This movie features a character who is a descendant of the character played by Steve McQueen in the television series of the same name. And like McQueen's Josh Randall, Hauer's Nick Randall... See full summary »
A young man transporting a car to another state is stalked along the road by a cunning and relentless serial killer who eventually frames the driver for a string of murders. Chased by police and shadowed by the killer, the driver's only help comes from a truck stop waitress. Written by
Keith Loh <email@example.com>
Fox ultimately rejected the project over the budget and saw it as a "straight-out horror movie". David Madden also admitted that he would have "argued to soften the movie. There were some people at the studio who thought it was pretty gross". Ed Feldman and Charles Meeker optioned the film themselves, paying Eric Red $25,000. Major studios like Universal Pictures and Warner Bros. passed on it, as did smaller ones like Orion Pictures and New World Pictures. Many executives liked the script but balked at the girl being ripped apart scene. At least two studios were willing to consider making it but only if Robert Harmon was replaced. However, the film's producers had faith in their director and stuck by Harmon. See more »
When Jim enters the abandoned garage, birds fly in front of the camera for dramatic effect. Though the hole in the floor seems to be intentional, the person visible pushing the birds out from said hole was probably not. See more »
Incredible achievement in the art department, but not for everybody
The Hitcher (1986) was a directing debut for Robert Harmon, who had previously worked as a cameraman. The film is written by Eric Red whose other credits as a writer include brilliant Near Dark by Kathryn Bigelow. The Hitcher tells the story of an ordinary young man, who is taking his friend's car to other state/destination through the empty and deserted roads of America. He is very tired and almost collides with a huge truck. It rains hard. Soon he notices a figure standing by the side of the road raising his thumb..Our youngster unwisely stops and says the legendary line: "My mom always told not to do this." And then, the incredible and surrealistic nightmare begins...
This film is unbelievably beautifully shot and it is easy to see that Harmon was cinematographer before this directing debut. Camera flows and moves so smoothly and gently that the atmosphere is guaranteed to last throughout the film. The music by Mark Isham is also extremely important element and with the exceptional camerawork, these are the greatest elements in this piece of difficult art. The scenes are very similar in mood to Kathryn Bigelow's Near Dark which has the unforgettable music by Tangerine Dream, and both films are scripted by Eric Red, as mentioned earlier. The Hitcher is one of the most beautiful terror films I've ever witnessed.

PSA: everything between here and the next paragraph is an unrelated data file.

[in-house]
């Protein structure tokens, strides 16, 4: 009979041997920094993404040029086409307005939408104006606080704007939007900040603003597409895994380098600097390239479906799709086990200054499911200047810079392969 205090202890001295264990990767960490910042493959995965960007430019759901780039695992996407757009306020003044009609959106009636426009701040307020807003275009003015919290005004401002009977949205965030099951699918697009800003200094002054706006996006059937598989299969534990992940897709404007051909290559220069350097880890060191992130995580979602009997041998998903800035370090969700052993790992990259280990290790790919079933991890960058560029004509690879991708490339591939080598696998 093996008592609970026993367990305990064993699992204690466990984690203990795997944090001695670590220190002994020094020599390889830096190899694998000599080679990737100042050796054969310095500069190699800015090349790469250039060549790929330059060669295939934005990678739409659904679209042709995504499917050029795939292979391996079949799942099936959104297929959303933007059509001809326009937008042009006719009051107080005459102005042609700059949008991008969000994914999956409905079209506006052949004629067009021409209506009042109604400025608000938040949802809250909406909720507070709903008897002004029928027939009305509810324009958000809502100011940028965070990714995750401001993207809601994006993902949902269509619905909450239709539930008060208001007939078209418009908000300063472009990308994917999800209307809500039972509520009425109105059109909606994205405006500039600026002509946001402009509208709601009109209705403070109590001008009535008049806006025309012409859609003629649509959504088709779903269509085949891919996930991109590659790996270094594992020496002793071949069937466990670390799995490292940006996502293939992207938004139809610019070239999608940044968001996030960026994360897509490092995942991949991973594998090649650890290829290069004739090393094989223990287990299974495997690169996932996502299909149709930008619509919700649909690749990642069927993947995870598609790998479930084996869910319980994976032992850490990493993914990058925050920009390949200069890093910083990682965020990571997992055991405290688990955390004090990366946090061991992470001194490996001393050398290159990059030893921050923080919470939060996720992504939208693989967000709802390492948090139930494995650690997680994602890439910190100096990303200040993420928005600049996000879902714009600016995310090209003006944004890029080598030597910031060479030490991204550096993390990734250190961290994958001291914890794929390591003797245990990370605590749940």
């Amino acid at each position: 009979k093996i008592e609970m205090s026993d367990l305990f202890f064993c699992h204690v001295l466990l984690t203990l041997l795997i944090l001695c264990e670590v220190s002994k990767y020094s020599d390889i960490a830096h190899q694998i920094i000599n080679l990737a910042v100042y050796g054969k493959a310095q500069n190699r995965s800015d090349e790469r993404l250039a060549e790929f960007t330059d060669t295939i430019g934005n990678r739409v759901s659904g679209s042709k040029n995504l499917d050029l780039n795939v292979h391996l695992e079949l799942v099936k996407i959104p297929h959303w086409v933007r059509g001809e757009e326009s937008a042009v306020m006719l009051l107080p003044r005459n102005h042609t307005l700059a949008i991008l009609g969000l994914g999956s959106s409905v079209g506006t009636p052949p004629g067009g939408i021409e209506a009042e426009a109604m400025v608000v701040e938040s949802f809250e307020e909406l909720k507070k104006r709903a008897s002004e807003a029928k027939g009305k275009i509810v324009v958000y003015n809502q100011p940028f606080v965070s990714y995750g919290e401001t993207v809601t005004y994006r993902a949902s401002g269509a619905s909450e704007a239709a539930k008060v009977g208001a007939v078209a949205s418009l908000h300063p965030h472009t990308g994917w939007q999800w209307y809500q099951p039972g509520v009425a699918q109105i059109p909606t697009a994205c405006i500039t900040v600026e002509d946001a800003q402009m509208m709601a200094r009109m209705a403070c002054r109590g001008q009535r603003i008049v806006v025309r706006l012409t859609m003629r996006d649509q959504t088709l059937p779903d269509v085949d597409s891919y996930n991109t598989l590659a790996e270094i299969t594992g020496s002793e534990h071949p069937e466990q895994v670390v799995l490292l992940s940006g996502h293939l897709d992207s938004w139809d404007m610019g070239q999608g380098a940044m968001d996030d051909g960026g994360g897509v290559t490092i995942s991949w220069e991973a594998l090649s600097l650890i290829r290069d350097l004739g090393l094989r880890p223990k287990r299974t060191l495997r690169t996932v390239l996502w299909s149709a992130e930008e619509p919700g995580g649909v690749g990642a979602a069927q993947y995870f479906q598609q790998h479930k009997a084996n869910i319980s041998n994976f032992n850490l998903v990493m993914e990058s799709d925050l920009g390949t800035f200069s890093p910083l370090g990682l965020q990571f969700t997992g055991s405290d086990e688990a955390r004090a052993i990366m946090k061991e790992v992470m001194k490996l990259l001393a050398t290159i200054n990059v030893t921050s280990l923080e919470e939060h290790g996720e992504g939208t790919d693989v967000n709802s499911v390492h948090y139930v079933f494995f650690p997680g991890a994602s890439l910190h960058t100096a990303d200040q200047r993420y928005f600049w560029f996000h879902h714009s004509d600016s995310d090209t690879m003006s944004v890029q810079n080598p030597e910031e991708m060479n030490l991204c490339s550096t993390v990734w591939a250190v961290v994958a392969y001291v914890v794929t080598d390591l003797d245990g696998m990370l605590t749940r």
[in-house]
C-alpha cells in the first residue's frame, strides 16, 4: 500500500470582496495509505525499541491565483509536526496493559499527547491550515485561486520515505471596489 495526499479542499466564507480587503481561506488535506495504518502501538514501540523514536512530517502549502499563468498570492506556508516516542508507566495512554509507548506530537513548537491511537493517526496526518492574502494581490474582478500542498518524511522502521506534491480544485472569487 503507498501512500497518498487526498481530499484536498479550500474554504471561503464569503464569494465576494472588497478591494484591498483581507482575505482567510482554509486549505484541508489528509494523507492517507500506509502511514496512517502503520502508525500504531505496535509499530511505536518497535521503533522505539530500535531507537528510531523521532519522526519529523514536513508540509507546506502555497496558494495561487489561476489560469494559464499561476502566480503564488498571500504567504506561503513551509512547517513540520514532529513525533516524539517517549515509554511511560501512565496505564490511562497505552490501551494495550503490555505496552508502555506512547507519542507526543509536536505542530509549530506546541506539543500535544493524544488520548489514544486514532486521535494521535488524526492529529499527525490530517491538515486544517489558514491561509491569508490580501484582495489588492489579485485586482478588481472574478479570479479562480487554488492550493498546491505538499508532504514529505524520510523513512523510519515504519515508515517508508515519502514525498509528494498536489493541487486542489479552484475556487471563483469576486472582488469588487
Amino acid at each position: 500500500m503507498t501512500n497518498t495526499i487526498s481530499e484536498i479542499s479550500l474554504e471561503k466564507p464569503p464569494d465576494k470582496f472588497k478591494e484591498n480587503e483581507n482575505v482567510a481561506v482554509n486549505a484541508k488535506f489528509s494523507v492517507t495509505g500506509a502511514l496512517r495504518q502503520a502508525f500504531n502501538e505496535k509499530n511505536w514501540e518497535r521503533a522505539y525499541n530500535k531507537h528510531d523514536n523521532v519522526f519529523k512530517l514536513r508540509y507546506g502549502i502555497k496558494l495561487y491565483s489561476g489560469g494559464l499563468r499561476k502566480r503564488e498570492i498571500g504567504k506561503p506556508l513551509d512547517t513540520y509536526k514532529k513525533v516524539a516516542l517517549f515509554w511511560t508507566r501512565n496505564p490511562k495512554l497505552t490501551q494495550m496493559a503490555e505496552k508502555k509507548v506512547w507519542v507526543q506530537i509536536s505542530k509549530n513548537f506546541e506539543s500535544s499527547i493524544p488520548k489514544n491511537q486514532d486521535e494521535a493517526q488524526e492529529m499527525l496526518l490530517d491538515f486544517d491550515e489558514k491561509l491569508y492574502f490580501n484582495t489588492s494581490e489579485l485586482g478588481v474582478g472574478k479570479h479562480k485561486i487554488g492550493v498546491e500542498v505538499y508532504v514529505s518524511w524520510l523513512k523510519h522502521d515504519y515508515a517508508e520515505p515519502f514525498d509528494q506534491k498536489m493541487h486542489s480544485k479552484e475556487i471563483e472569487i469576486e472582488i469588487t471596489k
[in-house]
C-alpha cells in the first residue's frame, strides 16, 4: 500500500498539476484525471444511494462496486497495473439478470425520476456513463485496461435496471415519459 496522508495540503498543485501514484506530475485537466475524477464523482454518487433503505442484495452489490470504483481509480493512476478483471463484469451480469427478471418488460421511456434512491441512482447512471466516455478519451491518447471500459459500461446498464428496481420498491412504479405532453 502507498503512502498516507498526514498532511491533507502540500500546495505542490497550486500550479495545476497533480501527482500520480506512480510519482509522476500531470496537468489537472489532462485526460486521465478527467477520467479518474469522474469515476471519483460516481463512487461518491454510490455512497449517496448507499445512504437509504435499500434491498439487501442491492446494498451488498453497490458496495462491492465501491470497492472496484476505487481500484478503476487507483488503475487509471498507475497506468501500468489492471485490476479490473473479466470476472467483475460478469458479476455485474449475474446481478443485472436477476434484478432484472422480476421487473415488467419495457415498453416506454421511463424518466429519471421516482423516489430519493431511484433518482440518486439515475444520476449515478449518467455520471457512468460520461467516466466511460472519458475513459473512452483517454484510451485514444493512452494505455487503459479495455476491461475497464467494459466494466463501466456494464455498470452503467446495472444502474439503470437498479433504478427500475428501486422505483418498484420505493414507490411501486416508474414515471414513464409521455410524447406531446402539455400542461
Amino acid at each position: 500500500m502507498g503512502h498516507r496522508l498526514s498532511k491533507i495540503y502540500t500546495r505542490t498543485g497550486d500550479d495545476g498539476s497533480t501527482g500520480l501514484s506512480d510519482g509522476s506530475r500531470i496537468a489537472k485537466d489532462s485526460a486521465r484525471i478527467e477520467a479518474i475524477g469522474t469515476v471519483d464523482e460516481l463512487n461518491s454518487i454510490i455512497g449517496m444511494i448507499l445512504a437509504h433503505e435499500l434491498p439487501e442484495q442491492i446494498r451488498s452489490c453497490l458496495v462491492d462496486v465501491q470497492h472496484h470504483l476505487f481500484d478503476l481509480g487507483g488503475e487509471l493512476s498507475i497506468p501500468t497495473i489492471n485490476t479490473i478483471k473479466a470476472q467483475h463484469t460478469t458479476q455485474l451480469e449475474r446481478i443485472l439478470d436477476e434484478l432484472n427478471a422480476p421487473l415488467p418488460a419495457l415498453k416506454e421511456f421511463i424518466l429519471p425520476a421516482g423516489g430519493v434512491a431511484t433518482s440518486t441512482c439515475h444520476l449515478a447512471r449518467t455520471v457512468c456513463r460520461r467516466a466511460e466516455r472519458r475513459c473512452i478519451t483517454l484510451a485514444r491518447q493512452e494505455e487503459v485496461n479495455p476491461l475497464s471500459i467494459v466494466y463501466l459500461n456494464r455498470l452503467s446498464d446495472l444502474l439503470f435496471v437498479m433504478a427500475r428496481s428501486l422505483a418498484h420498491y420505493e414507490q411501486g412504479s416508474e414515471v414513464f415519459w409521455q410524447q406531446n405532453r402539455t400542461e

The Hitcher is not a realistic film and the hitcher character played by Rutger Hauer is not a realistic human being as he can follow the young protagonist (C.J Howell) anywhere and always knows where he is. He will kill the youngster no matter what and no one can tell why. Even the hitcher himself doesn't give a clear answer when he is asked why he kills and does these horrific things. My opinion is that the hitcher is a double side of Howell's personality (everyman's personality) and he is the bad and evil side of human beings' nature. The hitcher is pure evil and no one can change his thoughts and mind, because evil cannot be changed or turned into "good." It is about which side, evil or good, is one's primary personality. There are always both sides, but the both cannot influence at the same time..Howell has to destroy the hitcher/his bad and evil side in order to continue his life and recognize and accept his and others' "dual personality" in the future. There are no good persons in the world, there are only persons who can control their bad/evil side and keep it "un-active", and so they can be considered "good."
Couple of scenes are totally outstanding in their virtuosity such as the scene where two police cars are destroyed by a shotgun blast and they fly and crash in a slow motion. That kind of thing would never happen in real world, but those unrealistic scenes make this film even more nightmarish and effective. Also, the end scene between these two protagonists, Hauer and Howell, is memorable and gorgeously shot. I will definitely not spoil how this one ends, but at the end, the main character is much more wiser and knows that human beings and thus himself are not as simple as one might think..
There is no point in describing the greatest scenes in the film because the whole film is so great. It is unmatchable nightmare that has no equal in history of cinema. It handles the theme of wickedness in a form of road movie and horror movie and the result is perfect piece of art. When I said earlier "difficult art" I meant that due to the film's violence (there is not plenty, but that what is on screen is brutal and disturbing) this may be too hard to take and understand for most of the viewers. So this cannot be recommended for everybody like some mainstream movie, but people with open minds and hunger for intelligent and symbolic cinema should love this film, even though it is pretty difficult to "love" !
I have seen this three times now and it unfolds more and more with each viewing time. 10 out of 10 masterpiece.
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